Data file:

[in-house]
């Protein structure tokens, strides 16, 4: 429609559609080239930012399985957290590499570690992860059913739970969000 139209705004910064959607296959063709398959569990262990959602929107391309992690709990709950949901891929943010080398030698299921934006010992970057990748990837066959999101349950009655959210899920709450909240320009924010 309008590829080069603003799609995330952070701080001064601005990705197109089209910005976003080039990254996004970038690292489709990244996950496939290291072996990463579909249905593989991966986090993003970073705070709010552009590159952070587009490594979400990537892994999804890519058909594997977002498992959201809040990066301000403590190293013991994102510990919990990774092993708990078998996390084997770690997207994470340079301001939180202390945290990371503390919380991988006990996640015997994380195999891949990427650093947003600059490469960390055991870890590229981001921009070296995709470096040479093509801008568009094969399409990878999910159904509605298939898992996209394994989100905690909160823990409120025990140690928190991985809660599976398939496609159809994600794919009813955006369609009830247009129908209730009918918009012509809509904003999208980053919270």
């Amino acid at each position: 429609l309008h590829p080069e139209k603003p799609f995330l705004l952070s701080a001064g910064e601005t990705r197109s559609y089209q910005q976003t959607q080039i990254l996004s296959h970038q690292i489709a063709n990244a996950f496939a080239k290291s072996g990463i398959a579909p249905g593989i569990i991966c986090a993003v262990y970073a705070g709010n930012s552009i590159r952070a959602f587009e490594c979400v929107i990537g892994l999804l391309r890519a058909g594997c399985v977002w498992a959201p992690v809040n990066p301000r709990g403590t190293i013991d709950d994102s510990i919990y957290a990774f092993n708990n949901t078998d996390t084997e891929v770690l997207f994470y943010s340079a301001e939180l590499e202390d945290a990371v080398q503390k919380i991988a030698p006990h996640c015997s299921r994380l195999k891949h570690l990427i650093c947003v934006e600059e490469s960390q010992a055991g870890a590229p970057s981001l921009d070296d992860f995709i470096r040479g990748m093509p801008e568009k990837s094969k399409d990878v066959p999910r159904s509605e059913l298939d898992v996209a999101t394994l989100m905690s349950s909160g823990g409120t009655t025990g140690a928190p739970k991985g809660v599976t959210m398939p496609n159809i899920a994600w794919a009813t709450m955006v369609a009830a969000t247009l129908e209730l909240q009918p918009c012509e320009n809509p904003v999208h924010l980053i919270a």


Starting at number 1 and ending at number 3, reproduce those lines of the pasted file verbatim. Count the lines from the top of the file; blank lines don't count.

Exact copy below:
[in-house]
């Protein structure tokens, strides 16, 4: 429609559609080239930012399985957290590499570690992860059913739970969000 139209705004910064959607296959063709398959569990262990959602929107391309992690709990709950949901891929943010080398030698299921934006010992970057990748990837066959999101349950009655959210899920709450909240320009924010 309008590829080069603003799609995330952070701080001064601005990705197109089209910005976003080039990254996004970038690292489709990244996950496939290291072996990463579909249905593989991966986090993003970073705070709010552009590159952070587009490594979400990537892994999804890519058909594997977002498992959201809040990066301000403590190293013991994102510990919990990774092993708990078998996390084997770690997207994470340079301001939180202390945290990371503390919380991988006990996640015997994380195999891949990427650093947003600059490469960390055991870890590229981001921009070296995709470096040479093509801008568009094969399409990878999910159904509605298939898992996209394994989100905690909160823990409120025990140690928190991985809660599976398939496609159809994600794919009813955006369609009830247009129908209730009918918009012509809509904003999208980053919270």
């Amino acid at each position: 429609l309008h590829p080069e139209k603003p799609f995330l705004l952070s701080a001064g910064e601005t990705r197109s559609y089209q910005q976003t959607q080039i990254l996004s296959h970038q690292i489709a063709n990244a996950f496939a080239k290291s072996g990463i398959a579909p249905g593989i569990i991966c986090a993003v262990y970073a705070g709010n930012s552009i590159r952070a959602f587009e490594c979400v929107i990537g892994l999804l391309r890519a058909g594997c399985v977002w498992a959201p992690v809040n990066p301000r709990g403590t190293i013991d709950d994102s510990i919990y957290a990774f092993n708990n949901t078998d996390t084997e891929v770690l997207f994470y943010s340079a301001e939180l590499e202390d945290a990371v080398q503390k919380i991988a030698p006990h996640c015997s299921r994380l195999k891949h570690l990427i650093c947003v934006e600059e490469s960390q010992a055991g870890a590229p970057s981001l921009d070296d992860f995709i470096r040479g990748m093509p801008e568009k990837s094969k399409d990878v066959p999910r159904s509605e059913l298939d898992v996209a999101t394994l989100m905690s349950s909160g823990g409120t009655t025990g140690a928190p739970k991985g809660v599976t959210m398939p496609n159809i899920a994600w794919a009813t709450m955006v369609a009830a969000t247009l129908e209730l909240q009918p918009c012509e320009n809509p904003v999208h924010l980053i919270a």